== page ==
Is it ok for men to lead a women in the workforce initiative?
President Trump has just appointed two men to head up his women in the workplace initiative. The reactions are predictable: How can men appropriately represent women?
But that is the typical misframing of the gender issue. Gender equality is not a “women’s issue” — it’s a huge political, economic and social opportunity.
Research shows that gender balance happens in companies only if it is personally and forcefully led by the CEO. The reality is that many of the companies starting to look truly balanced are or were led by men. Successful gender balancing requires convincing the majority of your employees that it’s a good idea. Smart CEOs of male-dominated companies know that the real push on gender balance (especially in leadership) is getting leaders, most of whom are male, to own the accountability for balancing. And they know that the best person to convince them of this isn’t a woman. It’s one of their own.
So getting men to lead the charge is a smart choice, as more and more organizations are recognizing. But how can you tell whether a CEO is a good leader on gender? It’s pretty easy: See who’s on the company’s executive team. How many women are there? Are they in strategic roles, or staff functions?
Judging this way, are Trump’s choices, the CEOs of Wal-Mart and Ernst & Young, a good pick? Take a quick look at their top teams: EY has three women out of 17, most of whom are in staff jobs, such as human resources. Walmart has five men who sit at the top of its pyramid and probably run the show, but another 35 people on its website under “Executive Management.” Of the 35, 12 are women, with at least half that number in staff jobs again (legal, HR, communications), a classic strategy for first-stage balancers.
Now look at the Procter & Gamble Co. or McDonald’s Corp. See the difference? Wal-Mart and EY certainly have worked hard to get to where they are. But they aren’t best in class.
Many companies and CEOs are voicing support for gender issues. But while most companies compete to say how much they care, fewer actually deliver more than tokenism at the top. Companies have gotten much more skilled at what we call pinkwashing. They sound good on gender issues, their websites trumpet their dedication, and they sponsor great women’s conferences, but the core jobs on their leadership teams remain male-dominated. They may manage to get a few women up into the latest pink ghetto: the staff jobs of the executive team.
On gender issues, there are three kinds of companies today:
— The Progressive. Companies that are truly balanced, with a mix of genders in nonstereotypical roles on their leadership teams (especially across both line and staff responsibilities).
— The Pretending. Those that say all the right things, run a lot of women-branded initiatives, but still have women only in noncore P&L roles on their executive team. “ Better than nothing,” some of you may be thinking. Perhaps, but it doesn’t promise much for the future.
— The Plodding. Those that ignore the issue completely and stick unapologetically to their all-male status quo.
The first category here is still rare, unfortunately. Even McKinsey & Co., which each year publishes convincing “Women Matter” reports on the importance of strategic, CEO-led gender initiatives that deliver consistent outperformance — reports that are widely cited in discussions about women in business — can muster only 11% women in its senior leadership.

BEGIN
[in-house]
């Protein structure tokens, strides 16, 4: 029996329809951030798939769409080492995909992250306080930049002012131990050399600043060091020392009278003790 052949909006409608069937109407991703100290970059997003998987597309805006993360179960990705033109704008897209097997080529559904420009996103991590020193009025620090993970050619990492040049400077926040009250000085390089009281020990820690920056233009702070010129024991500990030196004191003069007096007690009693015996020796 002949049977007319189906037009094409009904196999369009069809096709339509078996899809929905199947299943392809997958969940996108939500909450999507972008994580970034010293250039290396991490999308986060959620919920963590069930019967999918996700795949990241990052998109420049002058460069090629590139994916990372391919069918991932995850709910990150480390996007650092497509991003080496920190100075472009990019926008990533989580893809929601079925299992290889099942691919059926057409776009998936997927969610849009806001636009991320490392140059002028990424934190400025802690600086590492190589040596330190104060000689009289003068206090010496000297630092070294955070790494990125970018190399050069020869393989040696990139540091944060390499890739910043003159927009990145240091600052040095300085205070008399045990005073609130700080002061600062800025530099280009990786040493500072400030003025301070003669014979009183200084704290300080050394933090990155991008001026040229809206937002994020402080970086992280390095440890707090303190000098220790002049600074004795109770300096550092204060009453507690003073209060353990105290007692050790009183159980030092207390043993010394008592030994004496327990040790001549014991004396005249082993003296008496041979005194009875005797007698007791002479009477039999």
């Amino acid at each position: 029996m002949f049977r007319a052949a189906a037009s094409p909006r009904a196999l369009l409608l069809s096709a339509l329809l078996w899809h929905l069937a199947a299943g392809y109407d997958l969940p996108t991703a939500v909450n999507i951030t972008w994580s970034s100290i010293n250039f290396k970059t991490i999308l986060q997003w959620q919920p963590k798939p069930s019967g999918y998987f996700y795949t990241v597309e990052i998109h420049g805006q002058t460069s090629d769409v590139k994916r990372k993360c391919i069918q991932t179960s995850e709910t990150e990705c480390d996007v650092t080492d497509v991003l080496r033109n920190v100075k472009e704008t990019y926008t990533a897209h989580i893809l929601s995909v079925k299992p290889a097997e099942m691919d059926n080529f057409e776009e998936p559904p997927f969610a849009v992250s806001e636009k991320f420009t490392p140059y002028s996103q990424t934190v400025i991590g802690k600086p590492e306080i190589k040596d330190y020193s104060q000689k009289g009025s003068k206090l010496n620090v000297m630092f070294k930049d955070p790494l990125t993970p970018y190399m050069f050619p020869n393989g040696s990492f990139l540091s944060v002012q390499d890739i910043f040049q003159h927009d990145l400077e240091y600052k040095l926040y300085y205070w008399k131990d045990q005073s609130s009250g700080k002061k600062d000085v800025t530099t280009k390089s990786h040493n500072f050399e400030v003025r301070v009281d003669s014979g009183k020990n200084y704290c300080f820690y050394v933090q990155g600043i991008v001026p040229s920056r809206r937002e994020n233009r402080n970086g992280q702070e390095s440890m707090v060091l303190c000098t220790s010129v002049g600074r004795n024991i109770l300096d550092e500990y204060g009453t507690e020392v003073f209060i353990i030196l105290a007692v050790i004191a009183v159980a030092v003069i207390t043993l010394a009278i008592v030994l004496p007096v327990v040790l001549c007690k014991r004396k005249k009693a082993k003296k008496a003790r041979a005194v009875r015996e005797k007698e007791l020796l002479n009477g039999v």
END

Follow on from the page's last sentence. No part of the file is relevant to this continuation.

Trump’s own cabinet sits somewhere between the last two categories. They’ve made a nod to a handful of women (four out of 17, the least balanced team for decades), but you know that they aren’t seen as core functions to this administration. One of the characteristics of unconvinced leaders is that they tend not to pick very strong women — almost as though they don’t believe such women can be found. So Betsy DeVos, a major Republican donor, has proved to be the most imperiled cabinet pick as the most glaringly unqualified.
Pinkwashing is increasingly easy to identify. For example, no sooner had Audi aired its gender-equality-extolling Super Bowl ad than viewers were quick to point out that its board is 100% male and its executive team contains only two women (in the pink ghetto functions of HR and communications).
The organizations that really care enough to attain gender balance have been working at the issue for decades, and it shows, very publicly, in their boards and executive teams. The others are looking more transparently traditional. This transparency has been hard to measure up until now; very few companies had managed any form of balance up to the top of their corporate pyramids. Gender statistics are a tightly guarded secret, because they can paint an embarrassing picture. In the competition war for talent, companies that can prove their balancing success will become vastly more powerful magnets of top female talent. And since women now represent 55% of American university graduates, this is likely to be a huge lever for continued competitive advantage. This, of course, has long been predicted, but the next decade may show the wheat running away from the chaff.
Careful observers will be able to distinguish which efforts are for show and which actually show conviction. Beware pinkwashing, but recognize and celebrate the men who push for the real thing. Their numbers are growing.
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